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How To Thaw Frozen Pipes

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Thawing Plastic pipes

Accessible pipes can be heated with a hair dryer. Keep the dryer moving and do not focus it on any one place too long.

Hot wet rags can be used to heat pipes. Simply immerse a rag in hot water (about 110 degrees F) and wrap it around the pipe. Replace the rag when it cools.

A grounded, water resistant heating pad can be wrapped around the pipe and set to the lowest heat setting.

Thawing Metal pipes

While a flame can be used to heat accessible copper or steel pipes, it is not recommended to use a direct flame on any pipe as this increases the risk of damage to the pipe as well as presenting a fire risk. Never heat the pipe any warmer than you can comfortably tolerate holding the pipe bare handed and always use a flame spreader to diffuse the flame. Never use a flame on plastic pipe.

Accessible pipes can be heated with a hair dryer. Keep the dryer moving and do not focus it on any one place too long.

Hot wet rags can be used to heat pipes. Simply immerse a rag in hot water and wrap it around the pipe. If you are able to catch water from under the pipe, you can go a step further by pouring hot (not boiling) water over the rags.

A grounded, water resistant heating pad can be wrapped around the pipe and set to the lowest heat setting.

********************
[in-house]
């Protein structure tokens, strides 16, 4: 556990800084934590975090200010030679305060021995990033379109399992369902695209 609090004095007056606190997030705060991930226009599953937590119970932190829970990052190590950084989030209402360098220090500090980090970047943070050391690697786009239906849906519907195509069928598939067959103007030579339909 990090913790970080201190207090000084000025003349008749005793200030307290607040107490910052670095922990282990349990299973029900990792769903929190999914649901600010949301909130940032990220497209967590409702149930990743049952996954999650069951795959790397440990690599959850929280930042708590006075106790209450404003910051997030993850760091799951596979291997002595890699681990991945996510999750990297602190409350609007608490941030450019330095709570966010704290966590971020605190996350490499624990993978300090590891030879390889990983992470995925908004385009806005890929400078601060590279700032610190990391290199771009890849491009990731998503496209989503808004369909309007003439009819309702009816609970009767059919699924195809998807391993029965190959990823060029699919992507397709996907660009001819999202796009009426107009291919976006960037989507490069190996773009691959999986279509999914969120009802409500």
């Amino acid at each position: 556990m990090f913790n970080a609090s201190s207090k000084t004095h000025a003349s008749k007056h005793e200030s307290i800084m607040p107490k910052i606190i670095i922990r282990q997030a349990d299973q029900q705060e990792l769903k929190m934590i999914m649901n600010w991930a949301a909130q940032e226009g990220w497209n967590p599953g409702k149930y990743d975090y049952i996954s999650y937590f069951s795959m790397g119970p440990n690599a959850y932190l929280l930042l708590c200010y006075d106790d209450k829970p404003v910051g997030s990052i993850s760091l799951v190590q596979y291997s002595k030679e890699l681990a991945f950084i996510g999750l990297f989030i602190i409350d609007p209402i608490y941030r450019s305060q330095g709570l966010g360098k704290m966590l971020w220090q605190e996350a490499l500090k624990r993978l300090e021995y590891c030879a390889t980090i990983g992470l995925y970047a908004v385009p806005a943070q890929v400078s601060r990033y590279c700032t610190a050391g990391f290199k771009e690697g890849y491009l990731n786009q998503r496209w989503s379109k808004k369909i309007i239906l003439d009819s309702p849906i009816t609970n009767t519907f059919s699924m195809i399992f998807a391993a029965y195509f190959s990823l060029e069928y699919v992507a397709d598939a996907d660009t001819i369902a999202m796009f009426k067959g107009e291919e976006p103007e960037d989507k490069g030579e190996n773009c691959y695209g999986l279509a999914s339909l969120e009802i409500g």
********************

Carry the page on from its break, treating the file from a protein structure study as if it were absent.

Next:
Thawing Inaccessible pipes

Frozen water pipes located in inaccessible locations can be warmed by raising the ambient temperature. In cases where the pipe is located in an exterior facing wall, open cabinets to allow warm interior air to warm the cabinet and wall. Locating pipes may require a little detective work. First consider, most pipes travel through walls in the most direct route to get to the room they service. The water lines are likely to be near the rooms they service. Raising the indoor temperature will increase the temperature in all rooms and help heat pipes in exterior walls. But direct application of heat where the pipes run will speed the process even more.

You may place a heat lamp or portable heater facing the wall to warm it. Before using a heat source remove any combustible materials and follow all manufacturers safety warnings about how close it may be placed to the wall or other obstruction. In the absence of other warnings, place the heat source no closer than 18 inches from the wall or obstruction.

Heating this way will take time, but it does work.

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